Chinamasa walks tight rope

HARARE - Zimbabwe’s government is due to announce the National Budget on Thursday, amid mounting unrest.

Angry depositors have vandalised property at banks after caps were imposed on withdrawals — a sign of a deepening liquidity crunch in the country.

The maiden annual budget speech by Finance minister Patrick Chinamasa comes against a background of economic stagnation, rising unemployment standing at 80 percent and cash shortages.

Analysts have warned Zimbabweans not to expect much from the delayed 2014 National Budget as the country sinks into a second recession.

Chinamasa faces a daunting task of giving economic direction to a country that is slowly losing its growth momentum.

This comes as cash-strapped Zimbabweans are expecting the new government to live up to its election promises of providing 2,2 million jobs, improving social services, growing the economy and improving the quality of life of ordinary Zimbabweans, among other expectations.

Economist Christopher Mugaga said in view of the tightening liquidity crisis, Zimbabweans should not
expect miracles from the new Treasury boss.

“We are looking at an approximately $4 billion budget but there are no significant changes to be expected,” he said.

Zimbabwe has struggled for direction since the elections and the recently unveiled economic blue print dubbed the Zimbabwe Agenda for Sustainable Socio-Economic Transformation (Zim Asset) has failed to excite the market.

Mugaga noted that declining metal prices and limited fiscal space will affect Chinamasa’s capacity to unveil adequate funding to critical areas such as health, agriculture, education and power generation among others.

The southern African country’s gross domestic product (GDP) growth fell from double-digit levels in 2010-2011 to an estimated 3,4 percent in 2013, reflecting weaker commodity prices, especially for gold and platinum as well as reduced diamond production.

Agriculture performed dismally this year due to poor rains and lack of farming inputs while capacity utilisation fell below 40 percent in manufacturing.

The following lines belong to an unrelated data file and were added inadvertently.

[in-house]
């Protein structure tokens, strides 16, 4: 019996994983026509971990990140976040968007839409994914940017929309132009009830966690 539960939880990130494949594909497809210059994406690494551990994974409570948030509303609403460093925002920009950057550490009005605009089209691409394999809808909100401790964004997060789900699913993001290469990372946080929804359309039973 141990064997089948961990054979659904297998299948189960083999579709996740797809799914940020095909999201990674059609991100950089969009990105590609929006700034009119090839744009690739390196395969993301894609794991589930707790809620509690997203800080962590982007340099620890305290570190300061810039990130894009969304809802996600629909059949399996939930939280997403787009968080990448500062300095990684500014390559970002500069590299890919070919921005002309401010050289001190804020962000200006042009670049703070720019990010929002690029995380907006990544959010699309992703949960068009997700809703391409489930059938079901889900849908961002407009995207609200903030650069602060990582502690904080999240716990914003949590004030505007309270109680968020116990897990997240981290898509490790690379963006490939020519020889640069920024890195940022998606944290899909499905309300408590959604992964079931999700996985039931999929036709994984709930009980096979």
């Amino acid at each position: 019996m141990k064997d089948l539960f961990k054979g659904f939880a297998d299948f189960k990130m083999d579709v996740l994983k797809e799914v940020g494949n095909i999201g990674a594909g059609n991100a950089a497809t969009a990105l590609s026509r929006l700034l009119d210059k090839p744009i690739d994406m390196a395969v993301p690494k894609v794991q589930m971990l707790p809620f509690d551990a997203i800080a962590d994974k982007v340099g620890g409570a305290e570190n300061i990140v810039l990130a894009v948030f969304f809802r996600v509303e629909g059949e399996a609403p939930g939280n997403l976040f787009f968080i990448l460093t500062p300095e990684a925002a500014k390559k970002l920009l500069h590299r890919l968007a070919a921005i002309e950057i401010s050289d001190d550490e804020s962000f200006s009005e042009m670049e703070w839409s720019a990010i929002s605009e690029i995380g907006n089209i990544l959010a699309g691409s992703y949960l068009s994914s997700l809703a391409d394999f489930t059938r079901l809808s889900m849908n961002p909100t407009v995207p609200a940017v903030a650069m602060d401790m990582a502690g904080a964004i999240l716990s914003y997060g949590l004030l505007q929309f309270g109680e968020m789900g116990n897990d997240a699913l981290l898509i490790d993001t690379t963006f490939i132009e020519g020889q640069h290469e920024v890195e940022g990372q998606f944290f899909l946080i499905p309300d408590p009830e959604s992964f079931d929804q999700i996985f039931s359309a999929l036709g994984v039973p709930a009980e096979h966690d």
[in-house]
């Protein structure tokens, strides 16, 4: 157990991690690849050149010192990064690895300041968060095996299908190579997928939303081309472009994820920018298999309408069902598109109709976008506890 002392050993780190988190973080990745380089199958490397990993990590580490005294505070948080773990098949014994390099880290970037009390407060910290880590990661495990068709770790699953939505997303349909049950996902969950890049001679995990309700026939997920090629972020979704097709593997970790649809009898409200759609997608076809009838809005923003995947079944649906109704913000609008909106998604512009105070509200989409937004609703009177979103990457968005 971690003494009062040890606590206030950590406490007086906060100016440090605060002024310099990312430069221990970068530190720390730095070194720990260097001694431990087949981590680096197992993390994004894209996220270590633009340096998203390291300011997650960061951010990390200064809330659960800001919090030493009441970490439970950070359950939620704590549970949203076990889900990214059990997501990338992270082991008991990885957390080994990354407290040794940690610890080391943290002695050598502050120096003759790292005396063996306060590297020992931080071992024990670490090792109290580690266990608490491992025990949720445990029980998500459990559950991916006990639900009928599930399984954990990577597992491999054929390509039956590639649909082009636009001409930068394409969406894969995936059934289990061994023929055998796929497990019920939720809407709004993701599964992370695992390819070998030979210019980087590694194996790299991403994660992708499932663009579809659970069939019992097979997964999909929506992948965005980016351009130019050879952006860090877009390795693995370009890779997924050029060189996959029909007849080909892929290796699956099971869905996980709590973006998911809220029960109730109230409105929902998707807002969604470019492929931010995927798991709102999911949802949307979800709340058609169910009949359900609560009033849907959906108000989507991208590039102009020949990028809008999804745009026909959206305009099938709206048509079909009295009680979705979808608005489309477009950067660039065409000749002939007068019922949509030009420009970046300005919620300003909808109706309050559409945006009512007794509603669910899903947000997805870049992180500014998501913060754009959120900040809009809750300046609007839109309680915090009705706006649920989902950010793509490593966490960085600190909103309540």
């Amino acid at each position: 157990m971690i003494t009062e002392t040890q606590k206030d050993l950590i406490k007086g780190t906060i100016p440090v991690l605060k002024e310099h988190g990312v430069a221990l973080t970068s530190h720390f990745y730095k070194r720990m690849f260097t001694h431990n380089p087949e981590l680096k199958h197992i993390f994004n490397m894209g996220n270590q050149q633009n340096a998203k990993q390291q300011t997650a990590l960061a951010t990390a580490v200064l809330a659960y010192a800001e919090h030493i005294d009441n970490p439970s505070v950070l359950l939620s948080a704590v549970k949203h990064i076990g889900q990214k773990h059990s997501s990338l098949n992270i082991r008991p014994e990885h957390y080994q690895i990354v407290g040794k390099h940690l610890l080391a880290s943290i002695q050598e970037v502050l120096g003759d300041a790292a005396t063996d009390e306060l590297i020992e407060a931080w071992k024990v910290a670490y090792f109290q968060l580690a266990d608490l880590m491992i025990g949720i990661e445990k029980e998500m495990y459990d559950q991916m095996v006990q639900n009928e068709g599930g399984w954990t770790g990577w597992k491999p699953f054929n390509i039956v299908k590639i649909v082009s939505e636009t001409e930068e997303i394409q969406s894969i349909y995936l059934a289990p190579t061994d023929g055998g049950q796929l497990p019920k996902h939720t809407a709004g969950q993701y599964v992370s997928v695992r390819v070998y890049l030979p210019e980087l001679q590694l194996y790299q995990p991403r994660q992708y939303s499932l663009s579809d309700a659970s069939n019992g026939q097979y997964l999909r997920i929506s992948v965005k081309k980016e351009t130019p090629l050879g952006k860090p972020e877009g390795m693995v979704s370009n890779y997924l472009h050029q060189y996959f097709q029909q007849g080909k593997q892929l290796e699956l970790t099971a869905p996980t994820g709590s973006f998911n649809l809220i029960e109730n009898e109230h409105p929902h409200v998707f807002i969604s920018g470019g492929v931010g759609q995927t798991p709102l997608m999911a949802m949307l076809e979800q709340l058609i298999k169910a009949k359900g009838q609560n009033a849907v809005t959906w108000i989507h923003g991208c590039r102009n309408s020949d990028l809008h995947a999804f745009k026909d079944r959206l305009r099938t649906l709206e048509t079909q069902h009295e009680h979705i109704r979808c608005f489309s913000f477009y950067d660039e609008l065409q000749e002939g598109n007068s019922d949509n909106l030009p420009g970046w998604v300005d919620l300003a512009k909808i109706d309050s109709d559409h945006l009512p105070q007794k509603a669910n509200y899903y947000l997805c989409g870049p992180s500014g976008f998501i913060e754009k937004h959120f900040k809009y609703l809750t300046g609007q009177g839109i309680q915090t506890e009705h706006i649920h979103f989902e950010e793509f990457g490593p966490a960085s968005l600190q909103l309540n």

Once known as “the breadbasket of southern Africa” for its harvests, Zimbabwe now depends on international aid to feed a quarter of its 13 million people, following seizures by the government of thousands of white-owned farms.

Rather than redistributing land to poor black farmers, as Mugabe claimed happened, the government gave many of the best farms to leaders of the ruling party, Zanu PF. Most of the seized farmland now lies fallow because of acute shortages of seed and fertilisers.

Figures from the Zimbabwe Statistical Agency reveal that not a single new non-farm job has been created for 25 years, while the National Social Security Authority (Nssa) recently reported that 700 businesses have closed in Harare since 2009.

The trade gap is estimated at $3,5 billion this year or 26 percent of GDP, with exports down more than 10 percent in the past year, as a result of which the debt-stressed country, according to the IMF, is borrowing $1 billion per year offshore, pushing the foreign debt burden above 110 percent of GDP.

Tony Hawkins, a University of Zimbabwe economics lecturer,  says Chinamasa has to try to balance the spending promises with a deteriorating budget.

“Though the country is operating on a cash budget, the actual deficit is between $200 million and $300 million or 2 percent of GDP”, Hawkins said. “Since the central bank cannot print money in a dollarised economy, there is no scope for quantitative easing and little room for tax hikes.”

Hawkins noted the only way out was spending cuts or more offshore borrowing.

“China is the obvious option since Harare is not eligible to borrow from the multilateral agencies because of its $7 billion arrears”, Hawkins said.